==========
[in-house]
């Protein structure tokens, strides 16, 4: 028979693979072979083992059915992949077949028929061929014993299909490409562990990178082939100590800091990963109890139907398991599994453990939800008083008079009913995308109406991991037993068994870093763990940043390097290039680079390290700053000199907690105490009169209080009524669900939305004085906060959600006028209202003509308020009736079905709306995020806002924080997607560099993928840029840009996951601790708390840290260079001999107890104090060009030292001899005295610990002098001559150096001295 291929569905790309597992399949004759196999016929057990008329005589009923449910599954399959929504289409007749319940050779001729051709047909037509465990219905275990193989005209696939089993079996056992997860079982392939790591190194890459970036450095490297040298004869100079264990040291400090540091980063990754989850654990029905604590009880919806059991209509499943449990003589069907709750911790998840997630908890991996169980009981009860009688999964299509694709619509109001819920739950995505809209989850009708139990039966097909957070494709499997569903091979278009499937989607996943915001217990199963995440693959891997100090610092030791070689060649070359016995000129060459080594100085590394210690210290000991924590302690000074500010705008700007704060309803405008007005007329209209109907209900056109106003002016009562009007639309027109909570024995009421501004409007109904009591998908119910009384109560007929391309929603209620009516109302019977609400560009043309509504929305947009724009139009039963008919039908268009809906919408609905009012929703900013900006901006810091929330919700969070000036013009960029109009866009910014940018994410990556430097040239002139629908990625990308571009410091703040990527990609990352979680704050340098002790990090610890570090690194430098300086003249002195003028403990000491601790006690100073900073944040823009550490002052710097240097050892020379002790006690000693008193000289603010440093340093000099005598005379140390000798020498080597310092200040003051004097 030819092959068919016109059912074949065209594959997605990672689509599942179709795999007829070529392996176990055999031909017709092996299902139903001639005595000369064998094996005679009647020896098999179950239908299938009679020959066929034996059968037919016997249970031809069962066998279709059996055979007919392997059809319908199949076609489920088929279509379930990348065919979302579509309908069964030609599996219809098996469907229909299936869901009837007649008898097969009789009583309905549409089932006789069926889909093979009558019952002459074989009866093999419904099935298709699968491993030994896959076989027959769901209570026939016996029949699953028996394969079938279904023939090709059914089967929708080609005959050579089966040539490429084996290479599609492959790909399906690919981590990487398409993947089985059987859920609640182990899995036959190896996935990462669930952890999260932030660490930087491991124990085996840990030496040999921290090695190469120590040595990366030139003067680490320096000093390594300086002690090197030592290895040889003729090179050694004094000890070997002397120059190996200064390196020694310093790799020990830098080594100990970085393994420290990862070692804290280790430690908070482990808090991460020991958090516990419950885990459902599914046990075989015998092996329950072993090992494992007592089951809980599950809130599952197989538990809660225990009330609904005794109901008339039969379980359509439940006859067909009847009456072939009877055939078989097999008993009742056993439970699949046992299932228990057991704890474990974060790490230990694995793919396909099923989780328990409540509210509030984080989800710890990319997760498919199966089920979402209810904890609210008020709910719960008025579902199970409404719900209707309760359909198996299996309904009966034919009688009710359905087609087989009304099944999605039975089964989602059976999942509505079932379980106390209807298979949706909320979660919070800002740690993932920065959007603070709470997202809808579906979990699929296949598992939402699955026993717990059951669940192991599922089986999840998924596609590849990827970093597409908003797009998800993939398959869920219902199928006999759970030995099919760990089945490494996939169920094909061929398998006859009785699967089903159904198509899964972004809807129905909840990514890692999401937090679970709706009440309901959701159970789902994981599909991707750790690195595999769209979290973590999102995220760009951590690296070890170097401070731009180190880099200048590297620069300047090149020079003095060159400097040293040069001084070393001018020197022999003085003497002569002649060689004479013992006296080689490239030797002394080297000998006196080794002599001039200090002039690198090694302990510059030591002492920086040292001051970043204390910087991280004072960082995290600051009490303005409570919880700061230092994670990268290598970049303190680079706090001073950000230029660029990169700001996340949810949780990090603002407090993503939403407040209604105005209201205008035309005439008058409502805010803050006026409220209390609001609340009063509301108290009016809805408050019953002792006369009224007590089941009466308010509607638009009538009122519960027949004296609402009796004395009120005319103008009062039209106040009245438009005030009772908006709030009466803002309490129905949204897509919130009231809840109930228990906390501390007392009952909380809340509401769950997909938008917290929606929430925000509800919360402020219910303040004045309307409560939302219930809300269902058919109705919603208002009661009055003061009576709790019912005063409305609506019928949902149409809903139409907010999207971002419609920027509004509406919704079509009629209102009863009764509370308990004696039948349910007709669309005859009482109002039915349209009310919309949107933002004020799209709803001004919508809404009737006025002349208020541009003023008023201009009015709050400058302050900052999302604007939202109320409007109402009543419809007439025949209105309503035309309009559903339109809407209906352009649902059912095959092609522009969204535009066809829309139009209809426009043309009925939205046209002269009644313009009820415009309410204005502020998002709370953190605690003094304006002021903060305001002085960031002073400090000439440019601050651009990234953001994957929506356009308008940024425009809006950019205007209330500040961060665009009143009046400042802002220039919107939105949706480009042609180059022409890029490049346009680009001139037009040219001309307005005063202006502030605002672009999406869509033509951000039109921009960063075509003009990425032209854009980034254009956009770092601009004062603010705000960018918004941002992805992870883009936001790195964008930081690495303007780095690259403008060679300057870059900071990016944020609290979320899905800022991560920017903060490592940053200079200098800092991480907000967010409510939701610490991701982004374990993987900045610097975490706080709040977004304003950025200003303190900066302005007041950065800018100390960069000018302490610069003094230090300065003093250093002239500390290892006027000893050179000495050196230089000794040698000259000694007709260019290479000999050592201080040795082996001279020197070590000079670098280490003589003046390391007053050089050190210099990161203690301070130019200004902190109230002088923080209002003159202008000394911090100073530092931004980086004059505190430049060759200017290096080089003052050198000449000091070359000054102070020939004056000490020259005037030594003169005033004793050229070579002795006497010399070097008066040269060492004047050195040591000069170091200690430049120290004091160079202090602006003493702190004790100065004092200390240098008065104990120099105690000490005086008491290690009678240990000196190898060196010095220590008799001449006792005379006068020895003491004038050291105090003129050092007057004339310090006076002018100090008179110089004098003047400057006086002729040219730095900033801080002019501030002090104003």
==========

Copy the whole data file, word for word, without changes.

[in-house]
């Protein structure tokens, strides 16, 4: 028979693979072979083992059915992949077949028929061929014993299909490409562990990178082939100590800091990963109890139907398991599994453990939800008083008079009913995308109406991991037993068994870093763990940043390097290039680079390290700053000199907690105490009169209080009524669900939305004085906060959600006028209202003509308020009736079905709306995020806002924080997607560099993928840029840009996951601790708390840290260079001999107890104090060009030292001899005295610990002098001559150096001295 291929569905790309597992399949004759196999016929057990008329005589009923449910599954399959929504289409007749319940050779001729051709047909037509465990219905275990193989005209696939089993079996056992997860079982392939790591190194890459970036450095490297040298004869100079264990040291400090540091980063990754989850654990029905604590009880919806059991209509499943449990003589069907709750911790998840997630908890991996169980009981009860009688999964299509694709619509109001819920739950995505809209989850009708139990039966097909957070494709499997569903091979278009499937989607996943915001217990199963995440693959891997100090610092030791070689060649070359016995000129060459080594100085590394210690210290000991924590302690000074500010705008700007704060309803405008007005007329209209109907209900056109106003002016009562009007639309027109909570024995009421501004409007109904009591998908119910009384109560007929391309929603209620009516109302019977609400560009043309509504929305947009724009139009039963008919039908268009809906919408609905009012929703900013900006901006810091929330919700969070000036013009960029109009866009910014940018994410990556430097040239002139629908990625990308571009410091703040990527990609990352979680704050340098002790990090610890570090690194430098300086003249002195003028403990000491601790006690100073900073944040823009550490002052710097240097050892020379002790006690000693008193000289603010440093340093000099005598005379140390000798020498080597310092200040003051004097 030819092959068919016109059912074949065209594959997605990672689509599942179709795999007829070529392996176990055999031909017709092996299902139903001639005595000369064998094996005679009647020896098999179950239908299938009679020959066929034996059968037919016997249970031809069962066998279709059996055979007919392997059809319908199949076609489920088929279509379930990348065919979302579509309908069964030609599996219809098996469907229909299936869901009837007649008898097969009789009583309905549409089932006789069926889909093979009558019952002459074989009866093999419904099935298709699968491993030994896959076989027959769901209570026939016996029949699953028996394969079938279904023939090709059914089967929708080609005959050579089966040539490429084996290479599609492959790909399906690919981590990487398409993947089985059987859920609640182990899995036959190896996935990462669930952890999260932030660490930087491991124990085996840990030496040999921290090695190469120590040595990366030139003067680490320096000093390594300086002690090197030592290895040889003729090179050694004094000890070997002397120059190996200064390196020694310093790799020990830098080594100990970085393994420290990862070692804290280790430690908070482990808090991460020991958090516990419950885990459902599914046990075989015998092996329950072993090992494992007592089951809980599950809130599952197989538990809660225990009330609904005794109901008339039969379980359509439940006859067909009847009456072939009877055939078989097999008993009742056993439970699949046992299932228990057991704890474990974060790490230990694995793919396909099923989780328990409540509210509030984080989800710890990319997760498919199966089920979402209810904890609210008020709910719960008025579902199970409404719900209707309760359909198996299996309904009966034919009688009710359905087609087989009304099944999605039975089964989602059976999942509505079932379980106390209807298979949706909320979660919070800002740690993932920065959007603070709470997202809808579906979990699929296949598992939402699955026993717990059951669940192991599922089986999840998924596609590849990827970093597409908003797009998800993939398959869920219902199928006999759970030995099919760990089945490494996939169920094909061929398998006859009785699967089903159904198509899964972004809807129905909840990514890692999401937090679970709706009440309901959701159970789902994981599909991707750790690195595999769209979290973590999102995220760009951590690296070890170097401070731009180190880099200048590297620069300047090149020079003095060159400097040293040069001084070393001018020197022999003085003497002569002649060689004479013992006296080689490239030797002394080297000998006196080794002599001039200090002039690198090694302990510059030591002492920086040292001051970043204390910087991280004072960082995290600051009490303005409570919880700061230092994670990268290598970049303190680079706090001073950000230029660029990169700001996340949810949780990090603002407090993503939403407040209604105005209201205008035309005439008058409502805010803050006026409220209390609001609340009063509301108290009016809805408050019953002792006369009224007590089941009466308010509607638009009538009122519960027949004296609402009796004395009120005319103008009062039209106040009245438009005030009772908006709030009466803002309490129905949204897509919130009231809840109930228990906390501390007392009952909380809340509401769950997909938008917290929606929430925000509800919360402020219910303040004045309307409560939302219930809300269902058919109705919603208002009661009055003061009576709790019912005063409305609506019928949902149409809903139409907010999207971002419609920027509004509406919704079509009629209102009863009764509370308990004696039948349910007709669309005859009482109002039915349209009310919309949107933002004020799209709803001004919508809404009737006025002349208020541009003023008023201009009015709050400058302050900052999302604007939202109320409007109402009543419809007439025949209105309503035309309009559903339109809407209906352009649902059912095959092609522009969204535009066809829309139009209809426009043309009925939205046209002269009644313009009820415009309410204005502020998002709370953190605690003094304006002021903060305001002085960031002073400090000439440019601050651009990234953001994957929506356009308008940024425009809006950019205007209330500040961060665009009143009046400042802002220039919107939105949706480009042609180059022409890029490049346009680009001139037009040219001309307005005063202006502030605002672009999406869509033509951000039109921009960063075509003009990425032209854009980034254009956009770092601009004062603010705000960018918004941002992805992870883009936001790195964008930081690495303007780095690259403008060679300057870059900071990016944020609290979320899905800022991560920017903060490592940053200079200098800092991480907000967010409510939701610490991701982004374990993987900045610097975490706080709040977004304003950025200003303190900066302005007041950065800018100390960069000018302490610069003094230090300065003093250093002239500390290892006027000893050179000495050196230089000794040698000259000694007709260019290479000999050592201080040795082996001279020197070590000079670098280490003589003046390391007053050089050190210099990161203690301070130019200004902190109230002088923080209002003159202008000394911090100073530092931004980086004059505190430049060759200017290096080089003052050198000449000091070359000054102070020939004056000490020259005037030594003169005033004793050229070579002795006497010399070097008066040269060492004047050195040591000069170091200690430049120290004091160079202090602006003493702190004790100065004092200390240098008065104990120099105690000490005086008491290690009678240990000196190898060196010095220590008799001449006792005379006068020895003491004038050291105090003129050092007057004339310090006076002018100090008179110089004098003047400057006086002729040219730095900033801080002019501030002090104003």